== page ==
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Your Uncle's Will - 5/24

PostPosted: Mon May 02, 2011 4:20 am
by Brian

Your Uncle's Will - 5/24

PostPosted: Mon May 02, 2011 4:20 am
by Brian
After living for years paycheck to paycheck, a windfall of money comes your way from a distant uncle. But in order to receive the money, you must complete a mission from your uncle's will. What's the mission and did you do it?

You can post your response (750 words or fewer) here.

Re: Your Uncle's Will - 5/24

PostPosted: Tue May 24, 2011 7:47 am
by VikkiJJ
My uncle had always been an eccentric man, with views and opinions that generally did not mesh with anyone else in my family. Not only did he not fit in, but his unusual and outlandish perspective often caused rifts in our little circle and my father always hated him for it, which is why I was so shocked when I heard he had died. I hadn’t seen him since I was a kid and my family had entirely broken off contact with him when he decided to pack up and move to some strange commune of activists. Little did they know he was the catalyst for a hugely successful green movement in the West and his movement was now moving right into my life.
My father called me early that Saturday morning, briefly told me Uncle Mike had died and that I needed to meet him in town to discuss the will. Will? The first thing that popped into my mind when I heard that word was money, but Uncle Mike was an eccentric hippie, how much money could he have? For all I know, he had left me his beat up VW vanagon and a compost pile somewhere in Oregon.
So I reluctantly dragged myself out of the mess that was my bed, the floor strewn with laundry that I didn’t have the money to wash right now. Found something to wear that was relatively clean and made my way downtown to the small lawyers offices on High Street. My father met me in the small waiting room and sat there silently, which was odd for him. His normal routine was to start with something easy, like the weather, and work his way up to why I wasted all my time and his money on college if I wasn’t going to use my degree to make a decent living. It was almost as if he wanted me to admit that I enjoyed making a crap salary doing something I hated because I was too lazy to find something better. It was a pointless debate and one we had often, which was why I kept my mouth shut.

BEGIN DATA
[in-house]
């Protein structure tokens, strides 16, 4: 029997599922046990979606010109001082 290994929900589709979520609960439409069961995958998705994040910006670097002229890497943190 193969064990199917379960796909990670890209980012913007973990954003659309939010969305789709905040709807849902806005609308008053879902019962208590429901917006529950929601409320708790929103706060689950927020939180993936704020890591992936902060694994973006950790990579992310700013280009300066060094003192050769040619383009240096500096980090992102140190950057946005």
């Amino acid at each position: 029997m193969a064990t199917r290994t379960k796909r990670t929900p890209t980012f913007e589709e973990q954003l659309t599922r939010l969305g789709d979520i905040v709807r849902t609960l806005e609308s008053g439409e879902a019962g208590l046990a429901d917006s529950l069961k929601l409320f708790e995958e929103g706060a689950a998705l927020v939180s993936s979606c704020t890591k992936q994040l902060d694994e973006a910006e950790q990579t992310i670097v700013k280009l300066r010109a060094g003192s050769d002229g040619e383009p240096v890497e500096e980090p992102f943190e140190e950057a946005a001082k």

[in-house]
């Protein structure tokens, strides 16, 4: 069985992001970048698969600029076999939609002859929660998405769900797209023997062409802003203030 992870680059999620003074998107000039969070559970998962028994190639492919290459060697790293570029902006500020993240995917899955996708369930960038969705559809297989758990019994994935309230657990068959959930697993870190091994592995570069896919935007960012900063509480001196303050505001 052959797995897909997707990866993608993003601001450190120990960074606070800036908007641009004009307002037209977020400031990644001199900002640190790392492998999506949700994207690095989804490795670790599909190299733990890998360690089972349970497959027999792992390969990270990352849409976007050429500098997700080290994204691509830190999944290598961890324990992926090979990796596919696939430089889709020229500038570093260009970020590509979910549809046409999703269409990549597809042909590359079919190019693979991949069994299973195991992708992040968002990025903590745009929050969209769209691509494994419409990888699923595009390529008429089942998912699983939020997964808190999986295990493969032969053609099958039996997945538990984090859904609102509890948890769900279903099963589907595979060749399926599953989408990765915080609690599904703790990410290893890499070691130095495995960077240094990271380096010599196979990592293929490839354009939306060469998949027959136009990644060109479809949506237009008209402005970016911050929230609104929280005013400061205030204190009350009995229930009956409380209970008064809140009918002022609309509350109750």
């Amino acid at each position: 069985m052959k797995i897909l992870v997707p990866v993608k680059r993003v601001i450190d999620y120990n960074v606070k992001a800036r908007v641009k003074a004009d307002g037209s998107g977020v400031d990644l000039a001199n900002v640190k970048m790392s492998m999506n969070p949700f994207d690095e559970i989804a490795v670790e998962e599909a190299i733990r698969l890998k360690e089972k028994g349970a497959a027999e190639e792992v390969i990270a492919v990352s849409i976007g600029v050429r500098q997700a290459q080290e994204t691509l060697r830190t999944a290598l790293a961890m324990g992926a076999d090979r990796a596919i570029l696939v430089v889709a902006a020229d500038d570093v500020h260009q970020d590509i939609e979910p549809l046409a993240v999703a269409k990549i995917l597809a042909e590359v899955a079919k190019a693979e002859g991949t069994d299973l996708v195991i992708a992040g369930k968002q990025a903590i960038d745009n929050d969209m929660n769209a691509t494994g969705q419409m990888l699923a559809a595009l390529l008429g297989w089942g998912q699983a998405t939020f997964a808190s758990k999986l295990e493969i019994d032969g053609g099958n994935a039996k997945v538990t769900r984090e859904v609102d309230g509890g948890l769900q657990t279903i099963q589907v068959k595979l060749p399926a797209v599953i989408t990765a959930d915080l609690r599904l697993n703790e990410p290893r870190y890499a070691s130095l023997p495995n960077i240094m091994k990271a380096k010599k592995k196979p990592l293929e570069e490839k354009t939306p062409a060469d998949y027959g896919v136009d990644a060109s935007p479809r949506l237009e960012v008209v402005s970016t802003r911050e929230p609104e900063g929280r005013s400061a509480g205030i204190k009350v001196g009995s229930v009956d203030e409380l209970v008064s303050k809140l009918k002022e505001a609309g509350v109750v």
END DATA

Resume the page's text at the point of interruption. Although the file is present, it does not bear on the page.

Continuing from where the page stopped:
“Sorry about Uncle Mike,” I said offhandedly, my voice breaking the silence between us awkwardly. He grumbled and nodded in acknowledgment, but didn’t say anything. When the lawyer called us into the conference room, his mood seemed to darken even more. I realized he never wanted anything to do with his brother, but I had the distinct feeling he didn’t want me to have anything to do with him either.
The lawyer sat across from us and pulled out a manila folder stuffed with paperwork, then he looked up at me with a smile.
“As you know, Michael Hughes passed away on the twenty-third. At the time of his passing, he was unmarried and had no heirs.”
“Heirs?” my father chimed in with a chuckle. “Why would he need heirs? He was practically a hobo.”
“Well,” the lawyer said as he cleared his throat and pulled out a form from his pile, “your hobo brother was a very wealthy man. He had stock in several agricultural arenas as well as his investments in his green services.”
“When you say wealthy, what are we talking here?” my father asked incredulously. My mouth had suddenly gone as dry as the veins in my body.
“3.7 million dollars.” There was dead silence in the room and a bead of sweat burst from my lip.
“Million?” I asked dryly.
“Million,” the lawyer said with a knowing smile. “And you are to be the happy owner of these funds.”
I immediately dropped my head onto my forearms on the table in front of me. 3.7 million! I could finally do laundry! Why that was the first thing that popped into my mind, I have no idea.
“There is one catch though,” the lawyer added and with a groan I raised my head and looked to my father. “There is a stipulation in the will that states these funds are to be yours only if you agree to take over his property in Oregon and continue with the green movement he started.”
“Where do I sign?”